One of my first known relatives that came to the “New World” was Richard Warren. He came over to America on the Mayflower. He was born in 1580 in London, England. He was married to Elizabeth Walker on 14 April 1610 at Great Amwell, Hertford, and the two of them had 5 daughters. He made his way to America when he was 40 years old.
Clearly a man of rank, he was accorded by Governor William Bradford the prefix “Mr.”, pronounced Master, used in those times to distinguish someone because of birth or achievement. From his widow’s subsequent land transactions, we can assume that he was among the wealthier of the original Plymouth Settlers.” And yet, Wm Bradford did not mention him in his “History of the Plimouth Plantation” except in the List of Passengers.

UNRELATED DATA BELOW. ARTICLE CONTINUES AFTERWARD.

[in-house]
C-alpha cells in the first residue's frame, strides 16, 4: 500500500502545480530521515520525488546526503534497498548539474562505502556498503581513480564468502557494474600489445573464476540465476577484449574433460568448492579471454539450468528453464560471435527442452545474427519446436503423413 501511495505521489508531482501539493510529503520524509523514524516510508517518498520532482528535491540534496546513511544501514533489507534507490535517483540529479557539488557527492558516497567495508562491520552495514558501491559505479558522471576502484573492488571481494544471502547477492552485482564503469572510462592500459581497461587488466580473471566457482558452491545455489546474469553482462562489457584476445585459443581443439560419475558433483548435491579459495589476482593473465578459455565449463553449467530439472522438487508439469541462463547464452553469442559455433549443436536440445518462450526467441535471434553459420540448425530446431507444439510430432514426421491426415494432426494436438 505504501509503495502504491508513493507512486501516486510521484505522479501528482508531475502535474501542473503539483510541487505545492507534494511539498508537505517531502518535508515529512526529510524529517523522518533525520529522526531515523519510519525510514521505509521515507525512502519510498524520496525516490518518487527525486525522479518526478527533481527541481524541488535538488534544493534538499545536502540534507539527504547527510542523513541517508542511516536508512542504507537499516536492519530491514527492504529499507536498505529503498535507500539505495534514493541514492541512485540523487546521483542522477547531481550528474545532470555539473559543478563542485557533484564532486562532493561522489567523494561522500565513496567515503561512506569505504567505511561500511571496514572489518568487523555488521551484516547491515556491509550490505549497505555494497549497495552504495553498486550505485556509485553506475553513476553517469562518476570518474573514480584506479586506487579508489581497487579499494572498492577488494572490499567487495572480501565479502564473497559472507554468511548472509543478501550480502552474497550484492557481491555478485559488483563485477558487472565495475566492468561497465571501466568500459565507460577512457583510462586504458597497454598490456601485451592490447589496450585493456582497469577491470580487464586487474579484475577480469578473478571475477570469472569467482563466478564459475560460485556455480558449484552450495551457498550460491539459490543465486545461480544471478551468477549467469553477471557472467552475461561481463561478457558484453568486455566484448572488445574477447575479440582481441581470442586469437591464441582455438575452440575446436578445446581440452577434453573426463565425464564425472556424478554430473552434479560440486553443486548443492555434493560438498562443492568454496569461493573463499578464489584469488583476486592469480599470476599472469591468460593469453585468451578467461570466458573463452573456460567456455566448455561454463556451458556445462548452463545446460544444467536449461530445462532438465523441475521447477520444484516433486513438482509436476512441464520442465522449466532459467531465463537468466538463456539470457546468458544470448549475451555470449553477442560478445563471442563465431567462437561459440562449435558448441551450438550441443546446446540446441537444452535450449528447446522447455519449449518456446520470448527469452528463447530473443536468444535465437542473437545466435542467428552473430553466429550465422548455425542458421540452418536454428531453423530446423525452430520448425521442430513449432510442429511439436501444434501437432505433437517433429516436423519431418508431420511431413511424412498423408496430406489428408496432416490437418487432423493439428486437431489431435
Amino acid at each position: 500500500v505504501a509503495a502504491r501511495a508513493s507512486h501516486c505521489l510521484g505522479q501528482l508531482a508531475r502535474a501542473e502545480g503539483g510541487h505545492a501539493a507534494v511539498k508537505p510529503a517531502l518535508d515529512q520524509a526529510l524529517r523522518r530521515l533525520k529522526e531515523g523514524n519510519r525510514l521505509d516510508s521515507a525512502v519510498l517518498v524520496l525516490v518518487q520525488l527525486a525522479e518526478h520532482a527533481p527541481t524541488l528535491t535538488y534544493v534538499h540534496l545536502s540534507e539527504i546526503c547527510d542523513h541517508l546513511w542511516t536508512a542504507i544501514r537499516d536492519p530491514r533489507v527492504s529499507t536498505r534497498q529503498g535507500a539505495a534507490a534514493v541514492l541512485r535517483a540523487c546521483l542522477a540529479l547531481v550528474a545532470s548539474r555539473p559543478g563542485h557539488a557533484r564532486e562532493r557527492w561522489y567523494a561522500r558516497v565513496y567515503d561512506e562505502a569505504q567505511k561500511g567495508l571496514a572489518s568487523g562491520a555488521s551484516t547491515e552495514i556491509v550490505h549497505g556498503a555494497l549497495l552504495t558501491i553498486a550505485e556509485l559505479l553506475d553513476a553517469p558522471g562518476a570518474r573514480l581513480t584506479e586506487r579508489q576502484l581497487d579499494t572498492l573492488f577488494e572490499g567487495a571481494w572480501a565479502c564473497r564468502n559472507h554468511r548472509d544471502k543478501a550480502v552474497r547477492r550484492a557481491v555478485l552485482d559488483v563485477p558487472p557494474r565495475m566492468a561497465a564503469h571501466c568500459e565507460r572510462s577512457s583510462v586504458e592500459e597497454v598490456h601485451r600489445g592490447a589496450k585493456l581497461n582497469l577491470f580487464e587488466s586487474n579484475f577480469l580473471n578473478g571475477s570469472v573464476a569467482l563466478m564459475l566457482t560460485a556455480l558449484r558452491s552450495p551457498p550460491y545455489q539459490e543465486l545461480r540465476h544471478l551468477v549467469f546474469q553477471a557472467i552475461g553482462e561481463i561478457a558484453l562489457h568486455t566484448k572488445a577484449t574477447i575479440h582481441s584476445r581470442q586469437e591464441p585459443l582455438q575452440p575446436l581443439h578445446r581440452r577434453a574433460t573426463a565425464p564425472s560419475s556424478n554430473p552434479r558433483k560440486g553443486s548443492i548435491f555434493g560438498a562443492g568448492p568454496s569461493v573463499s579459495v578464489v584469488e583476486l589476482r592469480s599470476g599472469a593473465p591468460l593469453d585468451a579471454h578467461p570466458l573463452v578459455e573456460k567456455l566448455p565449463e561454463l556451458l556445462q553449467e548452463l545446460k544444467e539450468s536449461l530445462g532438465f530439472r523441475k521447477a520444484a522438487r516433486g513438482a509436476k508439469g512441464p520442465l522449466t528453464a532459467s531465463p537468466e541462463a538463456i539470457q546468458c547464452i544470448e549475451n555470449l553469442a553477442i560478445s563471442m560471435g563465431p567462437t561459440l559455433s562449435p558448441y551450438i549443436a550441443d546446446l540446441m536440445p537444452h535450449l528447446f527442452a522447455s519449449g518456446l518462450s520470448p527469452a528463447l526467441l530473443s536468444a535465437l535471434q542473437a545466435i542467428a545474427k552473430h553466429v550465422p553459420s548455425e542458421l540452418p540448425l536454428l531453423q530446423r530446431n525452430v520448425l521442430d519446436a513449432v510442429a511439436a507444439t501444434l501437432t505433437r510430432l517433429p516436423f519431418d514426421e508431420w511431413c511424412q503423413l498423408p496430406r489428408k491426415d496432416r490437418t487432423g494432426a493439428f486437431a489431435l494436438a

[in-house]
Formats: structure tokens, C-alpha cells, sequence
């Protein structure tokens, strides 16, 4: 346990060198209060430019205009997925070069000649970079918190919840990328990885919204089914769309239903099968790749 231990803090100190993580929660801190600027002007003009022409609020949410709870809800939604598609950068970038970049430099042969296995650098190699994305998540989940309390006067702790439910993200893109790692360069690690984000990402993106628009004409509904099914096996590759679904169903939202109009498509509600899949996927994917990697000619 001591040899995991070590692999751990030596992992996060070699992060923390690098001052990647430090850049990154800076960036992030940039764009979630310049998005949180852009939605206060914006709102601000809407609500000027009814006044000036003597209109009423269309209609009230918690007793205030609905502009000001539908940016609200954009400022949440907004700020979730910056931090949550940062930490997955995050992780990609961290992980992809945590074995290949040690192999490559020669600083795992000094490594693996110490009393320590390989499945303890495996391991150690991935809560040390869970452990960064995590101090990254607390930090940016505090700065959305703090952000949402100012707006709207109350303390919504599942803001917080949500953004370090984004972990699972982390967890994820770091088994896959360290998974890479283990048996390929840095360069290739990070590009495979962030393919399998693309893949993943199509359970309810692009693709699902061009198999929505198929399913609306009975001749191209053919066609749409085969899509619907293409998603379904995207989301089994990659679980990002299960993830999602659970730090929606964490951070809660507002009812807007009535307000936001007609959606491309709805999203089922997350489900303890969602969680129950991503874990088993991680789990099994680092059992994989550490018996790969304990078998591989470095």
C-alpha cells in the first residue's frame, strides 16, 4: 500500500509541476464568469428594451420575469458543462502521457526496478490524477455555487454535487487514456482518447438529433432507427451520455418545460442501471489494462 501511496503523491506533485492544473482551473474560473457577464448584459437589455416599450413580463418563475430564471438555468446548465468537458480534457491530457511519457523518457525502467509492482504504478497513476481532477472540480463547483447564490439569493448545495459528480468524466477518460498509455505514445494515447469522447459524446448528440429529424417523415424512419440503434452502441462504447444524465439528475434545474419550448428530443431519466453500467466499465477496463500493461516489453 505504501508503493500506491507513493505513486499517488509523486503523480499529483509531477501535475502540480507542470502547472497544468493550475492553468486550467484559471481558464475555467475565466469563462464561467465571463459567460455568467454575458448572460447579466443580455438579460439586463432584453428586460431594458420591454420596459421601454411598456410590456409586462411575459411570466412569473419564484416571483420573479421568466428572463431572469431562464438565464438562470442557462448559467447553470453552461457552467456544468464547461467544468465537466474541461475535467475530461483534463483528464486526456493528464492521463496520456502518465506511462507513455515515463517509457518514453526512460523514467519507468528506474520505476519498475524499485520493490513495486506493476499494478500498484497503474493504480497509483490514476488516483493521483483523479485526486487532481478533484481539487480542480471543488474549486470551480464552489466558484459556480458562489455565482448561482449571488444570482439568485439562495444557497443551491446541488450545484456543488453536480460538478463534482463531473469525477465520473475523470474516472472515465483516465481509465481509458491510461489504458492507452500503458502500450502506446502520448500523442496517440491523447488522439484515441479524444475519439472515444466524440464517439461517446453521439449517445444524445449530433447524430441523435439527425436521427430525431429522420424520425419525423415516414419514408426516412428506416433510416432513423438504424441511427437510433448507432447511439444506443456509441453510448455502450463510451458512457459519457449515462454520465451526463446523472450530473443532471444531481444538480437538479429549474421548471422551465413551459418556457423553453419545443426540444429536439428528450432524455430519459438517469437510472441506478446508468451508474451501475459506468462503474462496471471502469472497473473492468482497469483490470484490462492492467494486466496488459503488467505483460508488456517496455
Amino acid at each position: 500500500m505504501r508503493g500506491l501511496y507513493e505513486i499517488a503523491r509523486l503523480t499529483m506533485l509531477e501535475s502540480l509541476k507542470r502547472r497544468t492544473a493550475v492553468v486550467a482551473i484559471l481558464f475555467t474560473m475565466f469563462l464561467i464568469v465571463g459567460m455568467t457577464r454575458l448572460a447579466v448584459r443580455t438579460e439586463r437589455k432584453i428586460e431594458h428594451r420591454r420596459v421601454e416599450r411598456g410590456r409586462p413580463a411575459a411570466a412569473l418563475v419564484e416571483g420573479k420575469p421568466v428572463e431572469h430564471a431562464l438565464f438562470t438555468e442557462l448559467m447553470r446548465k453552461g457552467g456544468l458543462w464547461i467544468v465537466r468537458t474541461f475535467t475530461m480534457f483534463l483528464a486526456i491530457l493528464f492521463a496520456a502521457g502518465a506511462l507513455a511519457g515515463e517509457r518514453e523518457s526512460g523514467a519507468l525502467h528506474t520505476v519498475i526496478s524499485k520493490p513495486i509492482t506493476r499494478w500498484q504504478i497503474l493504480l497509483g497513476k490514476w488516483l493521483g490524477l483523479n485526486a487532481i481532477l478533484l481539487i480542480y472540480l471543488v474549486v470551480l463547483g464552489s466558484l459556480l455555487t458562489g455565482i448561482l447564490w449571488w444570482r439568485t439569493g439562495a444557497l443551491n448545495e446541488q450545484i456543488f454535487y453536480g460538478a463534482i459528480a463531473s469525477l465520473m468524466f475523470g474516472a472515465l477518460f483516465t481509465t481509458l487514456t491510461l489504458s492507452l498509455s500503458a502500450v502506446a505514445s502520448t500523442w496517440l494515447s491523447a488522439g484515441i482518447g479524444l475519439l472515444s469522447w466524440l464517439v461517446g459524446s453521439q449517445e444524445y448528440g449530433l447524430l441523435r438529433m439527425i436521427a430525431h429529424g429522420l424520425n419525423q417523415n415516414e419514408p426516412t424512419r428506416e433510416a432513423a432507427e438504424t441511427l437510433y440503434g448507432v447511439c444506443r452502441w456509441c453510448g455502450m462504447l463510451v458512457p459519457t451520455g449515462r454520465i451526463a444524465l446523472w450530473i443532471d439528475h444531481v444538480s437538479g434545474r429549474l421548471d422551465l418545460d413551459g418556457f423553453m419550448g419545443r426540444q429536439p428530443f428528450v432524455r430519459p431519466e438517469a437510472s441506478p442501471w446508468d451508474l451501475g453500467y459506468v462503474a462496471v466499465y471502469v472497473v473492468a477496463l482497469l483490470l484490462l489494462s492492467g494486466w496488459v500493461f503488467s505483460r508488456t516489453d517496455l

In ‘Mort’s Relation’, published in 1622, we learn that Warren was chosen, when the Mayflower stopped at Cape Cod before reaching Plymouth, to be a member of a ten-man exploring party, and he was described as being ‘of London.’ Charles Edward Banks, in ‘Ancestry and Homes of the Pilgrim Fathers’ tells us: ‘Richard Warren came from London and was called a merchand of that city (by Mourt)
Elizabeth and the girls came over on the ship “Anne” in 1623. The couple would have two boys later…Nathaniel and Joseph.
He received his acres in the Division of Land in 1623, and his family shared in the 1627 Division of Cattle. But he died a year later in 1628, the only record of his death being found in Nathaniel Morton’s 1669 bookNew England’s Memorial, in which he writes: “This year  died Mr. Richard Warren, who was an useful instrument and during his life bare a deep share in the difficulties and troubles of the first settlement of the Plantation of New Plymouth.”
Richard was also one of the men that signed the “Mayflower Compact”.
All of Richard Warren’s children survived to adulthood, married, and had large families: making Richard Warren one of the most common Mayflower passengers to be descend.